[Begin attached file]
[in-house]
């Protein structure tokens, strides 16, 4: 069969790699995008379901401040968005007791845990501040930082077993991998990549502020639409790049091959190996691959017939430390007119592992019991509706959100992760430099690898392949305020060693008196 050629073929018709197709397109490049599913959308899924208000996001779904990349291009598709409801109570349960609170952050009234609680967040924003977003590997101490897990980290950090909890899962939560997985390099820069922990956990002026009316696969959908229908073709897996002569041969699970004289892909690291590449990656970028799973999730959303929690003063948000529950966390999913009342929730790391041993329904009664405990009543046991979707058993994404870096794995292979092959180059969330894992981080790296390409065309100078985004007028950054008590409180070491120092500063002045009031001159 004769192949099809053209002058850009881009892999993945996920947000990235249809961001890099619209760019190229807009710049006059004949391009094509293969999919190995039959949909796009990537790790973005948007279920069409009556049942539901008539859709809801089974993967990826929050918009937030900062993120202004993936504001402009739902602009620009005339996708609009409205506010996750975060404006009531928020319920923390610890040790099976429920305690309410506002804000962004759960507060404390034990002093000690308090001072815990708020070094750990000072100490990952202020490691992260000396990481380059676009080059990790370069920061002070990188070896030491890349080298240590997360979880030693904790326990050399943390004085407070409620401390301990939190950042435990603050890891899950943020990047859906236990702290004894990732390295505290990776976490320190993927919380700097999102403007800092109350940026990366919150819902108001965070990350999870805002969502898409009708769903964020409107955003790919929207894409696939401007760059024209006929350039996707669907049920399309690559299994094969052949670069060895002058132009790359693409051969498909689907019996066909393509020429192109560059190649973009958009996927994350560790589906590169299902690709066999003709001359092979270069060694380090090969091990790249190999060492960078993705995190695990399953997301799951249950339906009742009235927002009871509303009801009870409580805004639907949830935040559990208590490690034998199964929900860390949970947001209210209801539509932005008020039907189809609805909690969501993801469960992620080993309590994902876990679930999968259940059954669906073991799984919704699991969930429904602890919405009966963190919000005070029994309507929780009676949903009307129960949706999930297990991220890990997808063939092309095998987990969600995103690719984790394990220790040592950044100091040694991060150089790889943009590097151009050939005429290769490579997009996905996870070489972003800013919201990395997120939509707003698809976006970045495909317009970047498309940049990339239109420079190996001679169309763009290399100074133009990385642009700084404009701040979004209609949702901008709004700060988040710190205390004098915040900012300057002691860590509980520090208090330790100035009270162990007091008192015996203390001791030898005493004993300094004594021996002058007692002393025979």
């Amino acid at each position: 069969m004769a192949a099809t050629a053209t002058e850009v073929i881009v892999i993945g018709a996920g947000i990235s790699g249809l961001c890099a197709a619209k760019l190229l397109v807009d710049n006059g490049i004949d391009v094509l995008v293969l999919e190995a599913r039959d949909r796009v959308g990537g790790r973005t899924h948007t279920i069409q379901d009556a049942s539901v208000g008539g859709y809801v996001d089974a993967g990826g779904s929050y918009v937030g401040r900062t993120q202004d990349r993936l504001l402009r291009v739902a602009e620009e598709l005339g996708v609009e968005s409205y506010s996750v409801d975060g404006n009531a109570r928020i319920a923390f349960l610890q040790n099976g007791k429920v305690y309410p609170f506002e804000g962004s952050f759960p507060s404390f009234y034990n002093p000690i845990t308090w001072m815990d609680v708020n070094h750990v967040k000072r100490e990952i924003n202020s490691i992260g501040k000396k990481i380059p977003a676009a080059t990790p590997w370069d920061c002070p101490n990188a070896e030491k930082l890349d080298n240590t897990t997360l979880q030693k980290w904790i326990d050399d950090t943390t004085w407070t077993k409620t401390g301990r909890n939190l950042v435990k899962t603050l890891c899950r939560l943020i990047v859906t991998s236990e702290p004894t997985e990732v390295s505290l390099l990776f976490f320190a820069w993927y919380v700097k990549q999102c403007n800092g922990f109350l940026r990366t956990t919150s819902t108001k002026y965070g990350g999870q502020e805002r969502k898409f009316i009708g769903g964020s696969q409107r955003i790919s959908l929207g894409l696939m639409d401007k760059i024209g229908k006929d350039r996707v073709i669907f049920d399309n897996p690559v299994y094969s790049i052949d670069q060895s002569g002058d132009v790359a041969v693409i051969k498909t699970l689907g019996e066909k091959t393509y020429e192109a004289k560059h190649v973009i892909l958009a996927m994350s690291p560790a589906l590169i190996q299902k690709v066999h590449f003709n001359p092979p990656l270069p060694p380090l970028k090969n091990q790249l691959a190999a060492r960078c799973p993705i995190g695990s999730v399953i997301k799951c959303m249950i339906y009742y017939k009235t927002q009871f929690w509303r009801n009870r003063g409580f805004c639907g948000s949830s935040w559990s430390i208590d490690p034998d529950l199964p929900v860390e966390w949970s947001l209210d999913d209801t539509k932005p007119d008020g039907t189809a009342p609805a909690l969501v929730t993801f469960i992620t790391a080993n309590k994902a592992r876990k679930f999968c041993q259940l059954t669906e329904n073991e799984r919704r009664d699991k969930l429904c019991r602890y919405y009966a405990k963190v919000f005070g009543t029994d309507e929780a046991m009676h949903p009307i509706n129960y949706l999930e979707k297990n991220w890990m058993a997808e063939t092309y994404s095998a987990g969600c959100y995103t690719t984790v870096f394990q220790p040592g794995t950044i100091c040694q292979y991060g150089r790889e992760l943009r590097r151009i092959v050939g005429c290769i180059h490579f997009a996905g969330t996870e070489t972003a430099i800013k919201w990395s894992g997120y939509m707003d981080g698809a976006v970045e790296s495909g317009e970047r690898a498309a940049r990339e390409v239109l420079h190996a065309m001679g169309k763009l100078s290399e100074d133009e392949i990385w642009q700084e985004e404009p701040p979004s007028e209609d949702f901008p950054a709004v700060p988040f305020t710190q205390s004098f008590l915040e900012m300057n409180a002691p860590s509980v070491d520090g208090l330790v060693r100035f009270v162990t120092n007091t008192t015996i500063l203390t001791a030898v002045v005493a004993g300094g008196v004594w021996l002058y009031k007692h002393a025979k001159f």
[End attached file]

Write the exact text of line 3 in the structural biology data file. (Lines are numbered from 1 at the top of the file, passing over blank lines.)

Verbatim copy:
């Amino acid at each position: 069969m004769a192949a099809t050629a053209t002058e850009v073929i881009v892999i993945g018709a996920g947000i990235s790699g249809l961001c890099a197709a619209k760019l190229l397109v807009d710049n006059g490049i004949d391009v094509l995008v293969l999919e190995a599913r039959d949909r796009v959308g990537g790790r973005t899924h948007t279920i069409q379901d009556a049942s539901v208000g008539g859709y809801v996001d089974a993967g990826g779904s929050y918009v937030g401040r900062t993120q202004d990349r993936l504001l402009r291009v739902a602009e620009e598709l005339g996708v609009e968005s409205y506010s996750v409801d975060g404006n009531a109570r928020i319920a923390f349960l610890q040790n099976g007791k429920v305690y309410p609170f506002e804000g962004s952050f759960p507060s404390f009234y034990n002093p000690i845990t308090w001072m815990d609680v708020n070094h750990v967040k000072r100490e990952i924003n202020s490691i992260g501040k000396k990481i380059p977003a676009a080059t990790p590997w370069d920061c002070p101490n990188a070896e030491k930082l890349d080298n240590t897990t997360l979880q030693k980290w904790i326990d050399d950090t943390t004085w407070t077993k409620t401390g301990r909890n939190l950042v435990k899962t603050l890891c899950r939560l943020i990047v859906t991998s236990e702290p004894t997985e990732v390295s505290l390099l990776f976490f320190a820069w993927y919380v700097k990549q999102c403007n800092g922990f109350l940026r990366t956990t919150s819902t108001k002026y965070g990350g999870q502020e805002r969502k898409f009316i009708g769903g964020s696969q409107r955003i790919s959908l929207g894409l696939m639409d401007k760059i024209g229908k006929d350039r996707v073709i669907f049920d399309n897996p690559v299994y094969s790049i052949d670069q060895s002569g002058d132009v790359a041969v693409i051969k498909t699970l689907g019996e066909k091959t393509y020429e192109a004289k560059h190649v973009i892909l958009a996927m994350s690291p560790a589906l590169i190996q299902k690709v066999h590449f003709n001359p092979p990656l270069p060694p380090l970028k090969n091990q790249l691959a190999a060492r960078c799973p993705i995190g695990s999730v399953i997301k799951c959303m249950i339906y009742y017939k009235t927002q009871f929690w509303r009801n009870r003063g409580f805004c639907g948000s949830s935040w559990s430390i208590d490690p034998d529950l199964p929900v860390e966390w949970s947001l209210d999913d209801t539509k932005p007119d008020g039907t189809a009342p609805a909690l969501v929730t993801f469960i992620t790391a080993n309590k994902a592992r876990k679930f999968c041993q259940l059954t669906e329904n073991e799984r919704r009664d699991k969930l429904c019991r602890y919405y009966a405990k963190v919000f005070g009543t029994d309507e929780a046991m009676h949903p009307i509706n129960y949706l999930e979707k297990n991220w890990m058993a997808e063939t092309y994404s095998a987990g969600c959100y995103t690719t984790v870096f394990q220790p040592g794995t950044i100091c040694q292979y991060g150089r790889e992760l943009r590097r151009i092959v050939g005429c290769i180059h490579f997009a996905g969330t996870e070489t972003a430099i800013k919201w990395s894992g997120y939509m707003d981080g698809a976006v970045e790296s495909g317009e970047r690898a498309a940049r990339e390409v239109l420079h190996a065309m001679g169309k763009l100078s290399e100074d133009e392949i990385w642009q700084e985004e404009p701040p979004s007028e209609d949702f901008p950054a709004v700060p988040f305020t710190q205390s004098f008590l915040e900012m300057n409180a002691p860590s509980v070491d520090g208090l330790v060693r100035f009270v162990t120092n007091t008192t015996i500063l203390t001791a030898v002045v005493a004993g300094g008196v004594w021996l002058y009031k007692h002393a025979k001159f």